‘It wasn’t that he couldn’t say no to his wife. The truth was his manners were so perfect they threatened his direct impulses with total extinction.
Take their first Christmas together, newly-wed. She’d given him a reading lamp, tied it with a tinsel bow and plugged it in behind his chair.
‘The Sunday Times survey says it’s the best. It’s Japanese-designed.’
He could believe her. The searchlight beam would have lit up the furthest corners of Changi’s compound. Under her avid eyes he read for half an hour, by which time his ear was cooking nicely and dyslexia had broken out on the blazing white page. He switched off the new possession and closed his aching eyes.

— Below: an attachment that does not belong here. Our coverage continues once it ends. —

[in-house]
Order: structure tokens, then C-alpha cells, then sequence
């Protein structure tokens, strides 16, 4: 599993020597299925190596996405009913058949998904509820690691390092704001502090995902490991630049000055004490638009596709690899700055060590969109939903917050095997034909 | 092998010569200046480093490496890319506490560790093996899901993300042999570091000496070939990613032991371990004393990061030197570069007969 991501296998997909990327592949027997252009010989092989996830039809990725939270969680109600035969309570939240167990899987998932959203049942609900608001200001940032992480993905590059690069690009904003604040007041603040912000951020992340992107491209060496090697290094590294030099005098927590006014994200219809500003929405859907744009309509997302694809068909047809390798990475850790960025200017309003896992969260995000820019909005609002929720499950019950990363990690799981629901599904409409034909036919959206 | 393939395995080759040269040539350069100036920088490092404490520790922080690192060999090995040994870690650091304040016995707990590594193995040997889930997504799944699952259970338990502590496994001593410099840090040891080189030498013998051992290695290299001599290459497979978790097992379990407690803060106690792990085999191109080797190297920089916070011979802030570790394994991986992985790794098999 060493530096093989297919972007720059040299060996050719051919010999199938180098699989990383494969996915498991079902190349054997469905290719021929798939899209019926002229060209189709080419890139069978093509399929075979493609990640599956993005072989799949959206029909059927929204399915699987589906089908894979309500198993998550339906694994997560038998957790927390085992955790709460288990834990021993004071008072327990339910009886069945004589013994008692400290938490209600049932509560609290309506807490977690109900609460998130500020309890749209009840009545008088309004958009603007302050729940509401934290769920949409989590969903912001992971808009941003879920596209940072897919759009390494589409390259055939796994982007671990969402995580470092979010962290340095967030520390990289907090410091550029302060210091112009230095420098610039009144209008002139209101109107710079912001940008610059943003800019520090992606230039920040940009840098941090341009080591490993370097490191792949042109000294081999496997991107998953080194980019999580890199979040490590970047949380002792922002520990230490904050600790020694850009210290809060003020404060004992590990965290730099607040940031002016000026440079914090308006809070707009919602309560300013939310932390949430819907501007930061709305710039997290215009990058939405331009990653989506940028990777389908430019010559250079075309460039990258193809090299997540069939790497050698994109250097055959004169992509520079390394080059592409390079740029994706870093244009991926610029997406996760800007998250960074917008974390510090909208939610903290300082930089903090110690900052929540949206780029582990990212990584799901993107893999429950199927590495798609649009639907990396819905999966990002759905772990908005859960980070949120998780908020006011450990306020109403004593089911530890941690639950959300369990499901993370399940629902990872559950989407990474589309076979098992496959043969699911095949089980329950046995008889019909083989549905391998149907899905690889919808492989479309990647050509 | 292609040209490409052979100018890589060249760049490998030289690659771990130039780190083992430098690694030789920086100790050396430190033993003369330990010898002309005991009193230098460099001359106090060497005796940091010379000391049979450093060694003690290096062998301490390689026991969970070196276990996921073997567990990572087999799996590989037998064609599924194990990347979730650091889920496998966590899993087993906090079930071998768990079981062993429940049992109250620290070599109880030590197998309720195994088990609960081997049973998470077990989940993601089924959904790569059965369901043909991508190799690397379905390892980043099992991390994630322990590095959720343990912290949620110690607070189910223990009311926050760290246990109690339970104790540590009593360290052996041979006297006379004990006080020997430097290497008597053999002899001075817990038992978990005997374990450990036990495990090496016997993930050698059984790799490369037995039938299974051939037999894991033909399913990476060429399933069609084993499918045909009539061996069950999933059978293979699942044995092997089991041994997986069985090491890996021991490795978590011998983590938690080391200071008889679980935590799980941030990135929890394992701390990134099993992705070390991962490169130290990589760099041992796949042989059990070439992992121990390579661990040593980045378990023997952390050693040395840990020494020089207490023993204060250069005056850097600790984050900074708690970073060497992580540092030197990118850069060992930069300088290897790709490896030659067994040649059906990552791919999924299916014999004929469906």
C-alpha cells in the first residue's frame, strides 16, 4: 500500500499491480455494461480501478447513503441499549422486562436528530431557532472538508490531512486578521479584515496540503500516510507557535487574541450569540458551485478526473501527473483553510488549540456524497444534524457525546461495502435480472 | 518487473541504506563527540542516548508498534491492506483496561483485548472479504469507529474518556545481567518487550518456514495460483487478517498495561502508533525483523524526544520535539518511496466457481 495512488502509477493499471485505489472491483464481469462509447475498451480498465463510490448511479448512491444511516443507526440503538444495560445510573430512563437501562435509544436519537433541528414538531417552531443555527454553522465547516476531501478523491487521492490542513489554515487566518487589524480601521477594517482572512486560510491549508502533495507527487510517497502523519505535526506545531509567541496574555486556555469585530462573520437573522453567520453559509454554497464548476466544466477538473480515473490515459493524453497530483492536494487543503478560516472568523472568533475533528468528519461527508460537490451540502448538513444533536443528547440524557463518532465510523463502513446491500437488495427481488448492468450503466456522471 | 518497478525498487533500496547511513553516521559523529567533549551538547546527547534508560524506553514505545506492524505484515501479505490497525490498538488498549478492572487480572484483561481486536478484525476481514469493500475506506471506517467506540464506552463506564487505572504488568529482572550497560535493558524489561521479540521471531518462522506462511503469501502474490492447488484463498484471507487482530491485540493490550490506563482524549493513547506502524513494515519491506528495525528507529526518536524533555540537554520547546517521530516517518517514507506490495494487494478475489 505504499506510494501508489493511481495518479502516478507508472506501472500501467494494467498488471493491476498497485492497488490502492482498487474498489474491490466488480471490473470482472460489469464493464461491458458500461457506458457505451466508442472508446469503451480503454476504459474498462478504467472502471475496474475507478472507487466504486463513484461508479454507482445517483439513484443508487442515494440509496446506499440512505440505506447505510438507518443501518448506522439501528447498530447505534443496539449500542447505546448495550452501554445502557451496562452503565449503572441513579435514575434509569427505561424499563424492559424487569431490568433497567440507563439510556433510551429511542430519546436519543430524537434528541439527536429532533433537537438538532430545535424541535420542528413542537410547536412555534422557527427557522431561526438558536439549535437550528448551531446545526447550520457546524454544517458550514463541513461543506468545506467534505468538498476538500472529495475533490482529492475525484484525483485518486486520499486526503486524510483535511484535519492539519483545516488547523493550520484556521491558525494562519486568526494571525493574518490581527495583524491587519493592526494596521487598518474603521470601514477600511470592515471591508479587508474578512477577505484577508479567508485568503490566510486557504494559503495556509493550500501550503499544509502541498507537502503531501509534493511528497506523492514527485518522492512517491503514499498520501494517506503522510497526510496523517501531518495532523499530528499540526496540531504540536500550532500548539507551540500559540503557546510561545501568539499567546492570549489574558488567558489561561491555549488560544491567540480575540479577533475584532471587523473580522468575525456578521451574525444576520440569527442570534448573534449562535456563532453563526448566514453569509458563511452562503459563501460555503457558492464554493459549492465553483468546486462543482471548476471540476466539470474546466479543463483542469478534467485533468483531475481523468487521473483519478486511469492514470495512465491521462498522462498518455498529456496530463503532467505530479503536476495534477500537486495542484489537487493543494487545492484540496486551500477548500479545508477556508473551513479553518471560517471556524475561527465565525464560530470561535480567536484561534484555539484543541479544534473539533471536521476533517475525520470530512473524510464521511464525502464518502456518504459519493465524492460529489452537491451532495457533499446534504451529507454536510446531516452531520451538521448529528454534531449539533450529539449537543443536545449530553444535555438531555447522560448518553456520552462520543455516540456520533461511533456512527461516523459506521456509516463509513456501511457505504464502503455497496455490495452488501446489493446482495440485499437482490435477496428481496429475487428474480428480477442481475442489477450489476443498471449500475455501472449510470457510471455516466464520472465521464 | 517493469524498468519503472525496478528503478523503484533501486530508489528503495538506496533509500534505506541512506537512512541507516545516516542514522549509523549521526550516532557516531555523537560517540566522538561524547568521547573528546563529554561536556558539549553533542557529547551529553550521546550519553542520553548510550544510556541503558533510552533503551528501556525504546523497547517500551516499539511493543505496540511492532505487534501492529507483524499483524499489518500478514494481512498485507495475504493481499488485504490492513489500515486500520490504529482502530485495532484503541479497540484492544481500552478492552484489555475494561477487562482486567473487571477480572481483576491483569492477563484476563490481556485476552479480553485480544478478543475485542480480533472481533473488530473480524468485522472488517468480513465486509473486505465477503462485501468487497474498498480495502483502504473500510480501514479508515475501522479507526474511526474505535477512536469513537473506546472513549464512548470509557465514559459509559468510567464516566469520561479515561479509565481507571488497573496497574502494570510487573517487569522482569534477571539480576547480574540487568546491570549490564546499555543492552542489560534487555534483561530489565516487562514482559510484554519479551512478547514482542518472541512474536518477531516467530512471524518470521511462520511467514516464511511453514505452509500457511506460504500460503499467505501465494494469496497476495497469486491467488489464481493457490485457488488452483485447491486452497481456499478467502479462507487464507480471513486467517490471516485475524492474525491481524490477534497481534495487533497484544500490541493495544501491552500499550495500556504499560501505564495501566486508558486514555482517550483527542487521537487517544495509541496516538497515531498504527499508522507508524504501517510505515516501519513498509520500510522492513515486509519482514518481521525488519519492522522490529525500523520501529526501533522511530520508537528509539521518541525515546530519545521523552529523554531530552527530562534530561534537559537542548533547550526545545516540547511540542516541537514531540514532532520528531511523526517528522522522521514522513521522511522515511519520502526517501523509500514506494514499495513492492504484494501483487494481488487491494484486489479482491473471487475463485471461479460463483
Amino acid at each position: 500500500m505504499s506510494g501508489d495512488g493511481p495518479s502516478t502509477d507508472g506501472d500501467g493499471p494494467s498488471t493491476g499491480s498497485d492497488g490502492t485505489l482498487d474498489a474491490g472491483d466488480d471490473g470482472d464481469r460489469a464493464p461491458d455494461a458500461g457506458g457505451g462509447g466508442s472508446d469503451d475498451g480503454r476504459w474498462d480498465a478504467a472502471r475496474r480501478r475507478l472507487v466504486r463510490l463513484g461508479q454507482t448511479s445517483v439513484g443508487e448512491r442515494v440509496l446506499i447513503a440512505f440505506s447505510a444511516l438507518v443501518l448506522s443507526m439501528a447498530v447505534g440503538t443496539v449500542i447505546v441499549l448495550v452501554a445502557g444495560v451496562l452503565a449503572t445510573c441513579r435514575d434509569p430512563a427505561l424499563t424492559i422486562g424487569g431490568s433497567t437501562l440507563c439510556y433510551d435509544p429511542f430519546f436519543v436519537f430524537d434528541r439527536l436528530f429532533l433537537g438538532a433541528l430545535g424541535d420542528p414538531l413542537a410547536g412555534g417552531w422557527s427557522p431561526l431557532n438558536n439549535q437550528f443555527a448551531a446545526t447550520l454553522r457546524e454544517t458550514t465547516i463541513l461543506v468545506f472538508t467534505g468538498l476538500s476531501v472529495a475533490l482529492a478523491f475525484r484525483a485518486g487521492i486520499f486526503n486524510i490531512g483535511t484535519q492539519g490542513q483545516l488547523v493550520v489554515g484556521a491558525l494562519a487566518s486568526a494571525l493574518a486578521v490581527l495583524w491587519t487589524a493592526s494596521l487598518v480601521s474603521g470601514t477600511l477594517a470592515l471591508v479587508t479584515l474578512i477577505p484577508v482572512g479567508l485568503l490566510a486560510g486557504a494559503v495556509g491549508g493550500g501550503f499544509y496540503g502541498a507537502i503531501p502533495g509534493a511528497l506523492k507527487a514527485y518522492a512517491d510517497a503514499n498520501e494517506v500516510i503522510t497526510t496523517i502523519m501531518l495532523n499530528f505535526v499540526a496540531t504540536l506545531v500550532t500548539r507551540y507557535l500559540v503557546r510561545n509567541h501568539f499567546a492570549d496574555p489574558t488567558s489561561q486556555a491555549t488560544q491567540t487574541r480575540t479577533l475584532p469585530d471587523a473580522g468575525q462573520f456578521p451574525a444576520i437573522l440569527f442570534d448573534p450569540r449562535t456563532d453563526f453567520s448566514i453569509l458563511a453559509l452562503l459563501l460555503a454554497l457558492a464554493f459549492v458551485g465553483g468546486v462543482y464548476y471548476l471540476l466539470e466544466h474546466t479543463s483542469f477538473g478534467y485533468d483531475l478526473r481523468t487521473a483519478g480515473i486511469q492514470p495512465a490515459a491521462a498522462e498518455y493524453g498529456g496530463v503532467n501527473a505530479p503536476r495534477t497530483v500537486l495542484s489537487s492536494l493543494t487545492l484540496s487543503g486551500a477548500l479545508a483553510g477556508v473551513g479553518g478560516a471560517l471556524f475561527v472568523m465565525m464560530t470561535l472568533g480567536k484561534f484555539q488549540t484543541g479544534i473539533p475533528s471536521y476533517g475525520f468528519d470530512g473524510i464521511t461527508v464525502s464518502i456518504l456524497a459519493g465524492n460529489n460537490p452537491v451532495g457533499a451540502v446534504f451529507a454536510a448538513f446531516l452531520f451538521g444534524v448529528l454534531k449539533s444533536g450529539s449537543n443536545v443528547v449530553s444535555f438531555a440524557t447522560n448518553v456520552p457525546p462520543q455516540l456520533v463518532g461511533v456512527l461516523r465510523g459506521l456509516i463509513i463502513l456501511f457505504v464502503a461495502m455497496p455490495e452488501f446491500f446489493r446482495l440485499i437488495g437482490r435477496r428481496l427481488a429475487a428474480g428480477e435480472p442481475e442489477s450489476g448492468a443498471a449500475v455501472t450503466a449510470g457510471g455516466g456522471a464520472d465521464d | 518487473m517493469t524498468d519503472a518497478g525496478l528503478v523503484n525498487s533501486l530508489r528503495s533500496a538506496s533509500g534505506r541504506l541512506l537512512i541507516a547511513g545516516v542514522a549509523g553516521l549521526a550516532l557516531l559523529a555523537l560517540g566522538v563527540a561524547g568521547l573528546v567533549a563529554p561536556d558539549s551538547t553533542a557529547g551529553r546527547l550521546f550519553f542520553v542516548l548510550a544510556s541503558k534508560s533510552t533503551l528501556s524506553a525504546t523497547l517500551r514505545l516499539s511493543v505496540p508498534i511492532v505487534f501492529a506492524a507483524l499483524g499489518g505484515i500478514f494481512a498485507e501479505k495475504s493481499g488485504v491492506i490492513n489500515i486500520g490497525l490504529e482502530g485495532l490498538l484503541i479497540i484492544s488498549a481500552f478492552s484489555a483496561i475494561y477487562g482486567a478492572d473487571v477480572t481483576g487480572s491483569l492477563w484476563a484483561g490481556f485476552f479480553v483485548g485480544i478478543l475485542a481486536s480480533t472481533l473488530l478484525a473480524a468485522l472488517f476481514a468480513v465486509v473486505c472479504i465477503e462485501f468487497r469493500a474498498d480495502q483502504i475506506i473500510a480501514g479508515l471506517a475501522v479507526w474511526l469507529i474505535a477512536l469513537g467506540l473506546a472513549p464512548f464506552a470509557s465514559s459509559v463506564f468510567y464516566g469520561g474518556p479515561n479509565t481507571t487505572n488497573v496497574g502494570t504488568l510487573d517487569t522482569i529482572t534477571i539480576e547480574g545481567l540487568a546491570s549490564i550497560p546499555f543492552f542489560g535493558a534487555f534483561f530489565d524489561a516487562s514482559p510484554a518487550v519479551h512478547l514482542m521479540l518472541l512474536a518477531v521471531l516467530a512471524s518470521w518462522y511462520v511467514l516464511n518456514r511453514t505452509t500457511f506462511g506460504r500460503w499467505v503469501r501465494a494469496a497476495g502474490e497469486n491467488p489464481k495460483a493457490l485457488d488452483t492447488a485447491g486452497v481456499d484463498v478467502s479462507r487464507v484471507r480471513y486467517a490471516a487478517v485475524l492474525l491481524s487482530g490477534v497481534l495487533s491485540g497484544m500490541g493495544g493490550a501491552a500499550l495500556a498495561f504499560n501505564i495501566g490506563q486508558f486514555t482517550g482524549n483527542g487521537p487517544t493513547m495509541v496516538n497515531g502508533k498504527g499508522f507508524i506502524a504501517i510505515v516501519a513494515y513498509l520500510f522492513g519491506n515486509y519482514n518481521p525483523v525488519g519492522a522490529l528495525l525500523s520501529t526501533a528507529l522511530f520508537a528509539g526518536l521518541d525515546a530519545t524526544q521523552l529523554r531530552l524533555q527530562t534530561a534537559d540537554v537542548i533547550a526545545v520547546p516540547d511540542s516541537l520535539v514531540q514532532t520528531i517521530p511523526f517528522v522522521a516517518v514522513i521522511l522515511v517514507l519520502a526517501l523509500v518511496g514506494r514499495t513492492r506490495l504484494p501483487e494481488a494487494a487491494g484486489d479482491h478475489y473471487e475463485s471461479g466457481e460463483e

‘Meaty,’ he indicated the book, fortuitously not a thriller. ‘Brain food.’
A week or so later he changed chairs. Solicitously the lamp moved after him. That was when Peter gave up the pleasure of losing himself for hours in other people’s words. The Japanese reading lamp had turned him into an original thinker; only on bad days did he think about the question of where good manners ended and compromise began…’